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Early replacement of a new central venous catheter (CVC) may pose a risk of persistent or recurrent infection in patients with a catheter-related bloodstream infection (CRBSI). We evaluated the clinical impact of early CVC reinsertion after catheter removal in patients with CRBSIs.
We conducted a retrospective chart review of adult patients with confirmed CRBSIs in 2 tertiary-care hospitals over a 7-year period.
To treat their infections, 316 patients with CRBSIs underwent CVC removal. Among them, 130 (41.1%) underwent early CVC reinsertion (≤3 days after CVC removal), 39 (12.4%) underwent delayed reinsertion (>3 days), and 147 (46.5%) did not undergo CVC reinsertion. There were no differences in baseline characteristics among the 3 groups, except for nontunneled CVC, presence of septic shock, and reason for CVC reinsertion. The rate of persistent CRBSI in the early CVC reinsertion group (22.3%) was higher than that in the no CVC reinsertion group (7.5%; P = .002) but was similar to that in the delayed CVC reinsertion group (17.9%; P > .99). The other clinical outcomes did not differ among the 3 groups, including rates of 30-day mortality, complicated infection, and recurrence. After controlling for several confounding factors, early CVC reinsertion was not significantly associated with persistent CRBSI (OR, 1.59; P = .35) or 30-day mortality compared with delayed CVC reinsertion (OR, 0.81; P = .68).
Early CVC reinsertion in the setting of CRBSI may be safe. Replacement of a new CVC should not be delayed in patients who still require a CVC for ongoing management.
This study aimed to investigate the influences of age, education, and gender on the two total scores (TS-I and TS-II) of the Consortium to Establish a Registry for Alzheimer's Disease Neuropsychological assessment battery (CERAD-NP) and to provide normative information based on an analysis for a large number of elderly persons with a wide range of educational levels.
In the study, 1,987 community-dwelling healthy volunteers (620 males and 1,367 females; 50–90 years of age; and zero to 25 years of education) were included. People with serious neurological, medical, and psychiatric disorders (including dementia) were excluded. All participants underwent the CERAD-NP assessment. TS-I was generated by summing raw scores from the CERAD-NP subtests, excluding Mini-Mental State Examination and Constructional Praxis (CP) recall subtests. TS-II was calculated by adding CP recall score to TS-I.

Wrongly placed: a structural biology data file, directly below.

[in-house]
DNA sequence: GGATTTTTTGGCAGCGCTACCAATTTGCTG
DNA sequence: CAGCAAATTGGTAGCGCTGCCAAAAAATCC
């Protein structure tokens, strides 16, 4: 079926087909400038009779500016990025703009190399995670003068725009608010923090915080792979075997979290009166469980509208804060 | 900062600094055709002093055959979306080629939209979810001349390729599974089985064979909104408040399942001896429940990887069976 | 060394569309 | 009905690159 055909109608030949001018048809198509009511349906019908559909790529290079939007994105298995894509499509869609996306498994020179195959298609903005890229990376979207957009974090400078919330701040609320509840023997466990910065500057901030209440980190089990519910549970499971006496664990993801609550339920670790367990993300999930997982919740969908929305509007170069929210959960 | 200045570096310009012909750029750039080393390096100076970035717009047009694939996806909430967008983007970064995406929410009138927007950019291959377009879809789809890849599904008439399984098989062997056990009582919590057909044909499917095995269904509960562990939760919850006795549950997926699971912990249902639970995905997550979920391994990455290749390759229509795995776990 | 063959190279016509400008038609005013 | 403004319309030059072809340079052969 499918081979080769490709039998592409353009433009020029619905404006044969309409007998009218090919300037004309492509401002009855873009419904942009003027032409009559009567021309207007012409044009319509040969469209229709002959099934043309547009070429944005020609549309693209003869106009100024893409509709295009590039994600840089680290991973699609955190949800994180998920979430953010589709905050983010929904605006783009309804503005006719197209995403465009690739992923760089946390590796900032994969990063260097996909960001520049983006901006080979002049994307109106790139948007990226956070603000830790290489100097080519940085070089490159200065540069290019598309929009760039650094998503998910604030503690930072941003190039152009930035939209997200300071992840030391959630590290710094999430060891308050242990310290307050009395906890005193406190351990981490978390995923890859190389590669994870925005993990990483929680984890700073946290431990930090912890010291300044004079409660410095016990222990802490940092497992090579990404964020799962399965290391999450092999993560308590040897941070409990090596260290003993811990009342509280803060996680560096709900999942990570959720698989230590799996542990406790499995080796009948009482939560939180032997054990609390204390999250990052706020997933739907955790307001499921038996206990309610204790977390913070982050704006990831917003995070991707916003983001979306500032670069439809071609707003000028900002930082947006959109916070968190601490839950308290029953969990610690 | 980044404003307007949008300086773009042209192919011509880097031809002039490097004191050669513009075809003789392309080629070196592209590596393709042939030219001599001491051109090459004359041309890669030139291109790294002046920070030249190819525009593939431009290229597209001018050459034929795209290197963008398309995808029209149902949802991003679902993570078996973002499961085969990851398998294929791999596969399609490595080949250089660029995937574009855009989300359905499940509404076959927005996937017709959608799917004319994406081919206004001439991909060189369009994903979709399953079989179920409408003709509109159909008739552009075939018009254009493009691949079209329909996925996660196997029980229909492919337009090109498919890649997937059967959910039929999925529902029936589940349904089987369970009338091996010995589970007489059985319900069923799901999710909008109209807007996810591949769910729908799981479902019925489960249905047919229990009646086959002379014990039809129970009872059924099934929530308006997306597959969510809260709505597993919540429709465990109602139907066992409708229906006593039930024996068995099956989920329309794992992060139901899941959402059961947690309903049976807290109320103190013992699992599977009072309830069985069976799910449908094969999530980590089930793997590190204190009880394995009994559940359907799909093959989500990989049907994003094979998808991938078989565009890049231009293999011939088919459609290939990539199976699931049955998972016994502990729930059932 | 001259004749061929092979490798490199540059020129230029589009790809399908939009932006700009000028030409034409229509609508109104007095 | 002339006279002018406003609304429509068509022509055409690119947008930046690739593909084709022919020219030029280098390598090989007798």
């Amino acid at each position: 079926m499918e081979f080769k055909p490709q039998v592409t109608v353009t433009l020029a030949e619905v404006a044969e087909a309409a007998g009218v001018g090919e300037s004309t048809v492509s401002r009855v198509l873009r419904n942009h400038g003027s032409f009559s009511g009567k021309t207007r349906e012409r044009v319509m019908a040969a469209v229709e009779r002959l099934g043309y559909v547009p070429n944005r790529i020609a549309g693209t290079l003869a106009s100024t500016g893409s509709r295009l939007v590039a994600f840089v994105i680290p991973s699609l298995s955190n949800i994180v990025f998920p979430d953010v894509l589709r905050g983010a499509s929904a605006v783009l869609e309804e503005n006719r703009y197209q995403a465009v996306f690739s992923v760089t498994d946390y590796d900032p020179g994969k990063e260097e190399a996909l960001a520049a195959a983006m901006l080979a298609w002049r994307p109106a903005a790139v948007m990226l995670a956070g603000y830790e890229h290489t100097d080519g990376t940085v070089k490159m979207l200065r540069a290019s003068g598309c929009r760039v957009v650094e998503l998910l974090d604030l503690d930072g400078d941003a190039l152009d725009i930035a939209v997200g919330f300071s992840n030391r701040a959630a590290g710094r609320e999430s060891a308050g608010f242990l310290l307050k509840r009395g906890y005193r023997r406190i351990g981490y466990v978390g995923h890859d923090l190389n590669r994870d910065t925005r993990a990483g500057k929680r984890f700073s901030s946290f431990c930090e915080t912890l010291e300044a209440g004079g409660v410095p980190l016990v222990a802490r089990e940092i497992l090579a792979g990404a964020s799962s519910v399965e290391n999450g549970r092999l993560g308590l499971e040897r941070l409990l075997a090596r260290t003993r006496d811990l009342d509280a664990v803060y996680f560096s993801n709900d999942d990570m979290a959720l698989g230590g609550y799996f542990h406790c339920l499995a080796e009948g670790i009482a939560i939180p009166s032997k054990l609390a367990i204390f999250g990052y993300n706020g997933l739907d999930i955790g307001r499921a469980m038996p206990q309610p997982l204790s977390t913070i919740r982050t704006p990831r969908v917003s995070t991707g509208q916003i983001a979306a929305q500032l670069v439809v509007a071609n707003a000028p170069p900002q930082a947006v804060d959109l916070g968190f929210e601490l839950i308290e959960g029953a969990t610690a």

Both TS-I and TS-II were significantly influenced by demographic variables. Education accounted for the greatest proportion of score variance. Interaction effect between age and gender was found. Based on the results obtained, normative data of the CERAD-NP total scores were stratified by age (six overlapping tables), education (four strata), and gender.
The normative information will be very useful for better interpretation of the CERAD-NP total scores in various clinical and research settings and for comparing individuals’ performance of the battery across countries.
Conventional Ge2Sb2Te5 (GST) was modified by adding up a small amount of SiOx, using co-sputtering technique from multiple targets. The SiOx content was gradually increased by increasing the power applied to SiOx target, up to 8 volume percent. The sheet resistance of SiOx-containing GST exponentially increased, when the room-temperature-deposited samples were annealed at 300 °C. Transmission electron microscopy images revealed that no SiOx particulates were formed, which was confirmed by Gattan image filtering. It was indicated by x-ray diffraction patterns that the grain size of SiOx-containing GST is smaller than normal GST with lattice locally distorted at its crystalline state, suggesting that molecular SiOx is homogeneously distributed throughout the GST matrix. We observed that the crystallization temperature of SiOx-containing GST is gradually elevated by increasing the SiOx content, while the melting point decreased. These observations led to the reset current reduction, which is a critical requirement for the high density PRAM.
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